The other thing is that Izzard is not one of those stars who celebrate or shoves his celebrity in his face.  He does not make himself sound extra special or anything like that.  He is, in fact, every day, everybody.  So, when he discusses his struggles to come to terms with himself, to find himself, to succeed, he is in many ways just like you.  Look, I don’t know what it is like to be transgender or TV as Eddie Izzard calls it.  Yet, for a straight woman who doesn’t like to wear heels, there is much here.  Izzard’s writing lacks that self-inflation that sometimes infuses memoirs.  In part, the book feels like he is still trying to figure himself out, and on another level, it gives me the same feeling that reading Pancakes in Paris did.  Everyone struggles to discover who they are and make peace with it.  Most struggles are different yet similarly.  (Yes, I know it is oxymoron).

 

                There are funny insights here too – for instance “Wasps are actually like The Borg from Star Trek” or how real football is more American than people think it is.  “Stinging nettles are the Nazis of the  weed world”.

 

                And he is so right about warm milk.  Warm milk is just wrong in so many different ways.

 

                And Mr. Izzard, you are not the only vomiter, just saying.

 

                The book isn’t just humor – though Izzard’s humor is on full display, it is full of introspection and touching passages.  When Izzard discusses his relationship to his step-mother, in particular his attending concerts with her, the emotion shines though.   It is a rather intimate and touching story.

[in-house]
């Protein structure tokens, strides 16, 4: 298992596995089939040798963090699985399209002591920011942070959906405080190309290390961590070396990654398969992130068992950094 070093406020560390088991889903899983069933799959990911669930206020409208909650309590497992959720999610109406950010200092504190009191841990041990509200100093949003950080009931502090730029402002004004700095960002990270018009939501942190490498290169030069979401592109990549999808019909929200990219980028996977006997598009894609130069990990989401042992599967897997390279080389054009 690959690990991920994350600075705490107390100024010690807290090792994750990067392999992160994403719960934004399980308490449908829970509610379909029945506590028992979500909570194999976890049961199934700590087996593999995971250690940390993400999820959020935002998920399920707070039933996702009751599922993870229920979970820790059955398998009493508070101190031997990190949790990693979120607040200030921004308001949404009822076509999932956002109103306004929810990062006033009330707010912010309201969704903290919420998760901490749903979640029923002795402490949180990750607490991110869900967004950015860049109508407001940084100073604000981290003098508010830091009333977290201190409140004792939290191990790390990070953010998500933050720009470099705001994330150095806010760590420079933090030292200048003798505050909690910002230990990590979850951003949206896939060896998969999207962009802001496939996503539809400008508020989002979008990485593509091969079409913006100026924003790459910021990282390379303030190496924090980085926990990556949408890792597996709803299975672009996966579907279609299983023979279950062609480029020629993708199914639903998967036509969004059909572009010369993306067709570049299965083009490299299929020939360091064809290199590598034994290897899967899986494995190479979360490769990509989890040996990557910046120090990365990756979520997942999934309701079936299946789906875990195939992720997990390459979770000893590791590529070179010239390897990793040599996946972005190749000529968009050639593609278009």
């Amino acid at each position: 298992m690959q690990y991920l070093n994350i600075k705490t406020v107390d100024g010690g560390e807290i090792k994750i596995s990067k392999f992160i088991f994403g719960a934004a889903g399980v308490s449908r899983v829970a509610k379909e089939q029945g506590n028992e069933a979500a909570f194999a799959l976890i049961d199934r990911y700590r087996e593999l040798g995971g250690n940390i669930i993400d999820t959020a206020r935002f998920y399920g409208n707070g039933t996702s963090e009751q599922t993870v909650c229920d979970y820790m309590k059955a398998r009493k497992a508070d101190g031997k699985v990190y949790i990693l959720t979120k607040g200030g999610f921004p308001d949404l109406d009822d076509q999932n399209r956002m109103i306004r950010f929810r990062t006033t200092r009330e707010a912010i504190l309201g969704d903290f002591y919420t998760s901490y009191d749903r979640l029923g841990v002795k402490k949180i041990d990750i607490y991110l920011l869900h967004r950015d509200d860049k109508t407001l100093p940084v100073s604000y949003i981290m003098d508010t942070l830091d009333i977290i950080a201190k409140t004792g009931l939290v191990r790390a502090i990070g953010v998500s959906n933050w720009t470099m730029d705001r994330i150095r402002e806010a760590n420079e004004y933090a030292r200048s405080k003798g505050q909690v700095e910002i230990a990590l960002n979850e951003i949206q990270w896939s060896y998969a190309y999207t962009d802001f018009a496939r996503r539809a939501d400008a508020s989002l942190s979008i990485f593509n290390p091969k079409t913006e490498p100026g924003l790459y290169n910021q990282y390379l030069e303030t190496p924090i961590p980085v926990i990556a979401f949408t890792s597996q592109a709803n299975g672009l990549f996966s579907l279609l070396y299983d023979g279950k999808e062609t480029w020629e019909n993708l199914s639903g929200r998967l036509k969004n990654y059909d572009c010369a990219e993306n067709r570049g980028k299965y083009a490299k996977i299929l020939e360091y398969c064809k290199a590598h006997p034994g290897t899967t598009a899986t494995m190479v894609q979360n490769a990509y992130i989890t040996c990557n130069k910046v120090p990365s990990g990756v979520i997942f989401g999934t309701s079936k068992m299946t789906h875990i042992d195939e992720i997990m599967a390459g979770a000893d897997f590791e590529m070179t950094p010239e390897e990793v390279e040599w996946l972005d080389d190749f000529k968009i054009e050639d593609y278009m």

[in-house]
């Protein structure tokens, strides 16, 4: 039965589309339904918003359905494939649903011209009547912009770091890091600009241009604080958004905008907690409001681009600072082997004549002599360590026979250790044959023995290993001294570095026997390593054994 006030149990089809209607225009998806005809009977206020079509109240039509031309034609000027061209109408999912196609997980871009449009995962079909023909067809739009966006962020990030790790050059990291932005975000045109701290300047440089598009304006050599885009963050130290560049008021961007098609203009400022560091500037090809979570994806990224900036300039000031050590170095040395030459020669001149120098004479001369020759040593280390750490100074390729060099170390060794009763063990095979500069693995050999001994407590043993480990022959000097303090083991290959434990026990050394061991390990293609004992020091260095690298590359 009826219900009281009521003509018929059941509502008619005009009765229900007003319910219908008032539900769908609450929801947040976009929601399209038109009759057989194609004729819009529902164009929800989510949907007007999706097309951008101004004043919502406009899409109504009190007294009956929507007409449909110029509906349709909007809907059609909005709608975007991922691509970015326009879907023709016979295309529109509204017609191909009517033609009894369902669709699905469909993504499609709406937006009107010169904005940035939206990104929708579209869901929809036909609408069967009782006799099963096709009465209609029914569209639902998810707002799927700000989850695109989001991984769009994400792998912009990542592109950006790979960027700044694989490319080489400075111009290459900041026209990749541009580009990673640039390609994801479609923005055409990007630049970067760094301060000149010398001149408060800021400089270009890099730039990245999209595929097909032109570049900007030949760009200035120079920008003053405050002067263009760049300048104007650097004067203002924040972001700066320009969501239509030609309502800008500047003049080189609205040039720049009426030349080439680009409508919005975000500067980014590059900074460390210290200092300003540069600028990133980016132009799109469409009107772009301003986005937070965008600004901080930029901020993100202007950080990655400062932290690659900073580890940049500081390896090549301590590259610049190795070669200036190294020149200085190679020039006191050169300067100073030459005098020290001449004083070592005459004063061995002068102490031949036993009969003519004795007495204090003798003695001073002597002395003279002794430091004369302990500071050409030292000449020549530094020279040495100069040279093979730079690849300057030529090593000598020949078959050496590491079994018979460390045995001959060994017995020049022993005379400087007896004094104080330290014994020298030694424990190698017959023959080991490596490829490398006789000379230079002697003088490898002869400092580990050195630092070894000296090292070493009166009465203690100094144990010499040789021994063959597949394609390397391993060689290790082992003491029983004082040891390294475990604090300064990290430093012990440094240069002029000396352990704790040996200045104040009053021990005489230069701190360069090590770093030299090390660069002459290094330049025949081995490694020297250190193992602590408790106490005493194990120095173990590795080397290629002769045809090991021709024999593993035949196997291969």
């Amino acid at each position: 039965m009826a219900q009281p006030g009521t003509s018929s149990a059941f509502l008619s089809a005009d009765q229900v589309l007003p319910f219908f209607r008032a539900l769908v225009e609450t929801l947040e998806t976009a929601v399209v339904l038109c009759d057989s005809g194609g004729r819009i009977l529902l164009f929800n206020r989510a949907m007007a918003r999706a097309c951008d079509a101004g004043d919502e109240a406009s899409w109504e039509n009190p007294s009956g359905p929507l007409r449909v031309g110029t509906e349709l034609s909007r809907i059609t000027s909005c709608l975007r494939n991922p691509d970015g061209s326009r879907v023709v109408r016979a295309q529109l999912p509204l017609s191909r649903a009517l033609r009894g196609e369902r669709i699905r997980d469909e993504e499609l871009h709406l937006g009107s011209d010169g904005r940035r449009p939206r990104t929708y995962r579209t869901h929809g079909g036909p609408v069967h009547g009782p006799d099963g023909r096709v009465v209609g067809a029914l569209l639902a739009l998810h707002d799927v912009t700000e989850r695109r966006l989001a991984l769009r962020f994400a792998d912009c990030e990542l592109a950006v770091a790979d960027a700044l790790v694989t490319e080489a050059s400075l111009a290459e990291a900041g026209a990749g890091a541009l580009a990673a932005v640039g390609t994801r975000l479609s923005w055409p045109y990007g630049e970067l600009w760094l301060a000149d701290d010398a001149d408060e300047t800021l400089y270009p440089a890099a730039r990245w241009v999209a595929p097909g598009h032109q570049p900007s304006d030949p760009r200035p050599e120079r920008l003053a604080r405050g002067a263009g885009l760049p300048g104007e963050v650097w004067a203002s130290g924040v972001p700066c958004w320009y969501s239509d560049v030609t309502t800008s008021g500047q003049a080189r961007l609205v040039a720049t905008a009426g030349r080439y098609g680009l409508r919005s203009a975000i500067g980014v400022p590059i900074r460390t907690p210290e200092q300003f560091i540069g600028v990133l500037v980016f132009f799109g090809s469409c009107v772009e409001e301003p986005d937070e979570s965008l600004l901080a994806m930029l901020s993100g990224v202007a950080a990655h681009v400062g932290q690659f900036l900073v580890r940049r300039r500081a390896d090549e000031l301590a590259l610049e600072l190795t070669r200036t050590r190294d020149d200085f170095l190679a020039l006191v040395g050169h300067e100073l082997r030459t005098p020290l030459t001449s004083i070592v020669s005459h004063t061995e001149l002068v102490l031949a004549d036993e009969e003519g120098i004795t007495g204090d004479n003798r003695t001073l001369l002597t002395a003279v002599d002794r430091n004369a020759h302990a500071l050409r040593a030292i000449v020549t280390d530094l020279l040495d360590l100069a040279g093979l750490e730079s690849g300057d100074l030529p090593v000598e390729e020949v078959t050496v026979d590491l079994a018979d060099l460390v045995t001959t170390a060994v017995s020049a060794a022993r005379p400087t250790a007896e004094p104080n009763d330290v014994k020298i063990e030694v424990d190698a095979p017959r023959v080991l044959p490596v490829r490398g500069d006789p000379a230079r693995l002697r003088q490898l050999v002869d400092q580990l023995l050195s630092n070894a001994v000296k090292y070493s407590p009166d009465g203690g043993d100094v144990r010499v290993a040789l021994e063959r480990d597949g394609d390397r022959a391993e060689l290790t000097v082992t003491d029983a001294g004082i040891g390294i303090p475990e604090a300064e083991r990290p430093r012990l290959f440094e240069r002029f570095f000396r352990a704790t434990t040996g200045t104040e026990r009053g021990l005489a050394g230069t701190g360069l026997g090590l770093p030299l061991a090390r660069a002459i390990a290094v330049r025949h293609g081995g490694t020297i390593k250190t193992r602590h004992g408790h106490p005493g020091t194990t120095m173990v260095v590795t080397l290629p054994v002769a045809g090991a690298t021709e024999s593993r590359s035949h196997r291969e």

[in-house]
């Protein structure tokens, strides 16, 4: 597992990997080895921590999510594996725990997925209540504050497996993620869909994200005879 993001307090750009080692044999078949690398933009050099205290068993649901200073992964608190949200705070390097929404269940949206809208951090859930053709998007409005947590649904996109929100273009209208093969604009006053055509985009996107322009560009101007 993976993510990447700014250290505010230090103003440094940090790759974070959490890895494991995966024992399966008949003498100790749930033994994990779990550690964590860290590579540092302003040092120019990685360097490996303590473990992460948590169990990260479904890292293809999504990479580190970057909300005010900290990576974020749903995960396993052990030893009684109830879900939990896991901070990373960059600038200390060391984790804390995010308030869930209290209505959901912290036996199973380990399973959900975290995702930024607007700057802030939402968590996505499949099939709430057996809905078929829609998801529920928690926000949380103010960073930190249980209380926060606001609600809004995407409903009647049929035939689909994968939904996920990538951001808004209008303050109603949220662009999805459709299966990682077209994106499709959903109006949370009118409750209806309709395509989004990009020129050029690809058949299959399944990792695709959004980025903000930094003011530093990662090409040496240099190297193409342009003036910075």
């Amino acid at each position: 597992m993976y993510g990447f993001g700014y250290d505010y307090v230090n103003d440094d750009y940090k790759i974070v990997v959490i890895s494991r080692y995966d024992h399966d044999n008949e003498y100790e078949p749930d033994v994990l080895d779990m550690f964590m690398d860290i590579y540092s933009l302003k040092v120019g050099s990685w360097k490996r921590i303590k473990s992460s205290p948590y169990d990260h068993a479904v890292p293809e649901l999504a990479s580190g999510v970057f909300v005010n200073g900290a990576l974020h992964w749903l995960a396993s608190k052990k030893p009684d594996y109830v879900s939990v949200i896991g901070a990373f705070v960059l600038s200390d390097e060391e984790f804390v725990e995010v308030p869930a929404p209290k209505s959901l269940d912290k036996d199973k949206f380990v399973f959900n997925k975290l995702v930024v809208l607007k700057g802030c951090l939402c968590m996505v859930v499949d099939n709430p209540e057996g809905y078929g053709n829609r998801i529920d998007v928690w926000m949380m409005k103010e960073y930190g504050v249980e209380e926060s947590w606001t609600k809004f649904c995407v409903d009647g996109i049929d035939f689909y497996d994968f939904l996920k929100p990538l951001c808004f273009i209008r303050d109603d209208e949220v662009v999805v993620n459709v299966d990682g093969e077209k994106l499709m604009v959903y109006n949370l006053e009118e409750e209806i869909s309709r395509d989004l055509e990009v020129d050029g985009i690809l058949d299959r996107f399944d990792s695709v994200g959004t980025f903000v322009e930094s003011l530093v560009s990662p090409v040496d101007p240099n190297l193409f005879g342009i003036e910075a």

Even if you are not an Eddie Izzard fan (and you should be), you will enjoy this touching memoir.

               

               

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review 2017-05-18 02:19
Jazz Baby - Beem Weeks

            Before I began reading this book I was warned that it was “gritty.” That was the exact word used. And the person who generously cautioned me was telling no lie.  Oftentimes the story of the maturing Baby Teegarten made me cringe and my stomach churn.  It had nothing to do with Beem Weeks’ writing style, but rather with the brutality young women were faced with during the 1920s.

            The first person perspective allows readers to face Baby’s harrowing journey to making it big in a society that demeans girls and views them as commodities rather than human beings.  Beem Weeks writes about broken dreams and the crushing weight of circumstance.  While Baby has a vision of making it big in the northern United States, desperate for an escape from barren Mississippi, she is cut short and settles for the dark world of New Orleans speak easies.  The real tragedy of the tale is that the summation of all the horrible events Baby experiences reflects the desperation some feel to escape, whether they are escaping a regrettable past or a home that never felt like home. 

            While I can’t say that this is a book I would read again, Beem Weeks’ writing skill is undeniable.  I tend to prefer romance and stories that take me on an emotional journey that end in me ultimately feeling fulfilled and happy.  When I finished this story I mostly felt dirty.  But to accurately depict the tale of his protagonist, the author had no other way but to include those details for the sake of authenticity and perhaps even shock value. Returning to that warning I was given—Jazzy Baby was a chilling and indubitably gritty approach to a coming of age story.